Pence wasn’t a “p*ssy” for standing up for democracy. But Trump’s been a “pr*ck” as president.
President Trump put it to Mike Pence straight up. Overturn the election and be remembered a “patriot.” Or fail to do so and be remembered as a “p*ssy.”
It was an absurd choice. But one that I imagine may have caused the veep to think twice, to consider helping his boss cheat and stage an anti-democratic coup.
Because Trump’s vulgar vaginal threat went for the jugular vein of those who subscribe to a conventional view of manhood.
Being called a p*ussy is the ultimate insult to many men. This sexist term viscerally connotes all of the feminine qualities that are traditionally taboo for guys: physical weakness, submissiveness, sensitivity.
By employing an anatomical, emasculating attack in the context of election results that have been proven accurate and fair in the course of many recounts and court decisions, Trump revealed just how morally mangled his masculinity is. In framing the choice to back him as the only manly thing to do, he defined masculinity as purely about power, not at all about principle. About might, not right.
An immature, confined masculinity
Trump’s is an extreme, juvenile version of what my co-author Ed Adams and I call “confined” masculinity in our new book. Confined masculinity boxes men into certain roles and attributes, including physical strength, stoicism and domination.
Trump is obsessed with winning and appearing strong. “We will never concede,” he says.
The irony is that to most of America, he seems ever more pathetic for being unable to lose gracefully.
Joe Biden’s victory is a sign that Americans realize masculinity must evolve to allow men to express vulnerability, to collaborate rather than just compete and to show compassion.
In the light of such a “liberating” masculinity, Mike Pence was anything but a “p*ssy” in certifying the electoral college count.
Pence, Cheney and ballsy moves
In keeping with genitalia references, it took balls for Pence to acknowledge reality. I realize it is risky to connect courage with a body part only men have. Plenty of women have plenty of courage — Liz Cheney comes to mind as having more balls than all the Republican congressmen who tried to overturn the election results Jan. 6.
The unique thing about testes is that they are exposed, in a way, sitting outside the rest of the body in the scrotum. By confirming that Trump and he lost the election, Pence knew he was exposing himself to ridicule and attacks from former allies. Those attacks came perilously close to threatening his very life, as Trump’s violent mob overran the Capitol and chanted “hang Mike Pence.”
Trump was partly right in framing how Pence will be remembered. But wrong in the interpretation. Pence may have waited too long to choose the right side, but when he chose truth he chose patriotism.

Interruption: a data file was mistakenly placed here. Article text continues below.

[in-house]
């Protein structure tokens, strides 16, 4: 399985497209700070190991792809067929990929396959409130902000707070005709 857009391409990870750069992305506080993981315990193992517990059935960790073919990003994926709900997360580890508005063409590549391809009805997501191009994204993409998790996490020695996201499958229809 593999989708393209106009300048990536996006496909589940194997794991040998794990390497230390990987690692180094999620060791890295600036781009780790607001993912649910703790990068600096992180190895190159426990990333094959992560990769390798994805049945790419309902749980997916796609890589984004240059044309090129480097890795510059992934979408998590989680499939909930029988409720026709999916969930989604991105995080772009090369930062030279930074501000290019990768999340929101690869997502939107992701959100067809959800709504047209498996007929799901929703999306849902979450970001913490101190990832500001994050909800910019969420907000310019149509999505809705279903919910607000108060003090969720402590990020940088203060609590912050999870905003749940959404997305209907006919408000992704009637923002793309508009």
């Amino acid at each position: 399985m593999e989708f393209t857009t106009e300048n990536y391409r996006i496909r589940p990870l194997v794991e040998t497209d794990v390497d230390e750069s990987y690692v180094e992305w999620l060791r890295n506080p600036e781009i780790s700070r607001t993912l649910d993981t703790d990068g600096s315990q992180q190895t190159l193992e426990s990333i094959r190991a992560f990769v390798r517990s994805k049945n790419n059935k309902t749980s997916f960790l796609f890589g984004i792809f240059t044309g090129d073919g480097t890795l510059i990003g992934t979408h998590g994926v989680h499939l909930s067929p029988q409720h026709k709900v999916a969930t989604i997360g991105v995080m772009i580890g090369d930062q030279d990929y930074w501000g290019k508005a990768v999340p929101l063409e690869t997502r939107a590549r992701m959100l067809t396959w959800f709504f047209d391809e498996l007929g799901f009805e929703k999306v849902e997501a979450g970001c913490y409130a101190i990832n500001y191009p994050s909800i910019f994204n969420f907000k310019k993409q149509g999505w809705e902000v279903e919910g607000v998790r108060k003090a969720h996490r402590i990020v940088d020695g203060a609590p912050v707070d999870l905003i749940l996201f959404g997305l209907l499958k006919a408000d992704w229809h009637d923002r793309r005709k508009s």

In the end, Pence put the country and the Constitution first. He resisted Trump’s taunt to prove his manliness in a show of raw power. That’s not an easy thing for men with a traditional male mindset. In fact, research suggests that when men find their masculinity challenged, they tend to overcompensate by playing up their manliness — at the expense of the truth.
An overcompensating America
This phenomenon may itself help explain Donald Trump’s significant support across America. Men, many of them working class, white men who have felt a loss of status amid stagnant wages, manufacturing job losses and the growing power of women and people of color over the past three decades, are in effect doubling down on a retrograde, immature version of manliness. These men, and women drawn to a dominant expression of masculinity, treat Trump as their champion.
This is so even though Trump’s is a Potemkin masculinity, an empty spectacle, as Megan Garber’s excellent essay in The Atlantic puts it. Indeed, Trump conveniently retreated to his fortified White House Jan. 6 after telling his deluded followers he’d be marching alongside them to the Capitol.
If Pence is more a ballsy patriot than p*ssy, I think another potty-mouth moniker is appropriate for our president.
Trump is a pr*ck.
A politically impotent pr*ck
Although it’s a term used almost exclusively for men, that may be an accurate usage at this point in our history. Pr*ck conveys a set of traits that I suspect are found more in men than women, because they correspond to features that easily arise from a conventional, confined masculinity: selfishness, self-aggrandizement, hypocrisy.
One cutting aspect of the pr*ck label is that it emasculates as it insults. Calling a man a pr*ck effectively shrinks his impact. It likens him to a pin, a needle, rather than a mighty spear or sword.
Donald Trump has proven to be politically impotent in important ways. He cost his party the House, the Senate and now the Presidency. After promising people that they’d grow tired of so much winning, he is defined by loss.
One problem with calling Trump a mere pr*ck is that his self-serving lies, his incompetence and his cruelty have had a significant, if poisonous, impact. He has botched the response to a deadly pandemic, emboldened right-wing extremists and shredded our social fabric. By trying to cheat his way to victory, Trump incited a riot that led to death and threatened our democracy.
Perhaps it’s more fitting to call the Donald an STD. Maybe he’ll be remembered as political syphilis, damaging the brains of millions of people with his demented words and deeds.
There probably are lots of labels historians will slap on the man who remains our president for the next three days.
But there’s one thing I’m pretty sure Trump won’t be remembered as.